Ghana prone to TBML in rice imports

Rice importers in Ghana are making substantial gains from trade-based money laundering (TBML) according to local media.

Traders are employing under-declaration or under-invoicing techniques to cheat the system by declaring prices lower than the actual price of the rice at source.

Undervalued

One importer bought 500 kilogrammes of rice from Vietnam at US$572 per kilogramme, a total value of US$286,000.

But the importer under-declared the value of the shipment, saying it was bought at US$440 per kilogramme, giving it a total value of US$220,000.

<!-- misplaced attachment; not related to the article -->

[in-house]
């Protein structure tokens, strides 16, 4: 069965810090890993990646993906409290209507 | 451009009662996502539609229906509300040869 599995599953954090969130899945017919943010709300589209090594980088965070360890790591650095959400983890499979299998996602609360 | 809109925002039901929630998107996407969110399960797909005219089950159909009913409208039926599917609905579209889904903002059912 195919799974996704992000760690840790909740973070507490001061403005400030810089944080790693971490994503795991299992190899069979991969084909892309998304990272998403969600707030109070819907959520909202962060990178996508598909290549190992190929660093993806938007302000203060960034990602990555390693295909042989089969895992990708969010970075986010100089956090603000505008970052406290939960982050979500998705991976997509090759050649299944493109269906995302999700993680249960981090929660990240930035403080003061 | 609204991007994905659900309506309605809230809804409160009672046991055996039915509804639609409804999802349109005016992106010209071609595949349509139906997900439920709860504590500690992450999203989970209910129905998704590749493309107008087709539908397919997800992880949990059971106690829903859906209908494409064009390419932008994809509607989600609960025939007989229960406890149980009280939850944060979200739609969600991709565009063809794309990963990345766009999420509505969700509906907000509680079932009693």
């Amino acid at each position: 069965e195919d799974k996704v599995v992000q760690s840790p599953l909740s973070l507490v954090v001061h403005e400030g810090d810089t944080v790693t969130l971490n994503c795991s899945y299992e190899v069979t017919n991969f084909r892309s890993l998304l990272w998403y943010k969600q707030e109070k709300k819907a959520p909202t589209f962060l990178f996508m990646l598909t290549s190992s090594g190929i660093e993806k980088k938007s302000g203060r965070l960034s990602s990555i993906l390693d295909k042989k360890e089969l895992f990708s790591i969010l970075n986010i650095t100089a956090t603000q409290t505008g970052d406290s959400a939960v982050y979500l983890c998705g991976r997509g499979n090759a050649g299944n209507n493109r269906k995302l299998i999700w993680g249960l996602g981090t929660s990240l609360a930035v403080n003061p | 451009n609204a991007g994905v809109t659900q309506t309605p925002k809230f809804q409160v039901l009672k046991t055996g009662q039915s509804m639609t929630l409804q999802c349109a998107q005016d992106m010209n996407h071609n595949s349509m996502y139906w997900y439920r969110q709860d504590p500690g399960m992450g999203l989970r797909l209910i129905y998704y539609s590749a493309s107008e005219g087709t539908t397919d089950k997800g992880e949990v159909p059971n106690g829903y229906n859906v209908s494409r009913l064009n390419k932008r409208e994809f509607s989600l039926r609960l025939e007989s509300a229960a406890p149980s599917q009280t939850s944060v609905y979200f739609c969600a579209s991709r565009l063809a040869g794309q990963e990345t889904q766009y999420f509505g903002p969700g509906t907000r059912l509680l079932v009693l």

Revenue losses

This meant that the customs division of the Ghana Revenue Authority calculated a duty of 45.9 per cent on US$220,000 rather than on US$286,000. So instead of paying a duty of US$131,000, the company paid just US$100,980, thereby avoiding paying US$30,294 in just one consignment.

Misclassification

Using a similar method across several consignments, another company whose identity has been withheld made at total of US$711,000 from its activities.

Traders are also using misclassification in TBML schemes by declaring, for example, that a shipment contains low-value white rice whereas in reality the shipment is of higher value long-grain fragrant rice.



Categories: Trade Based Financial crimes News

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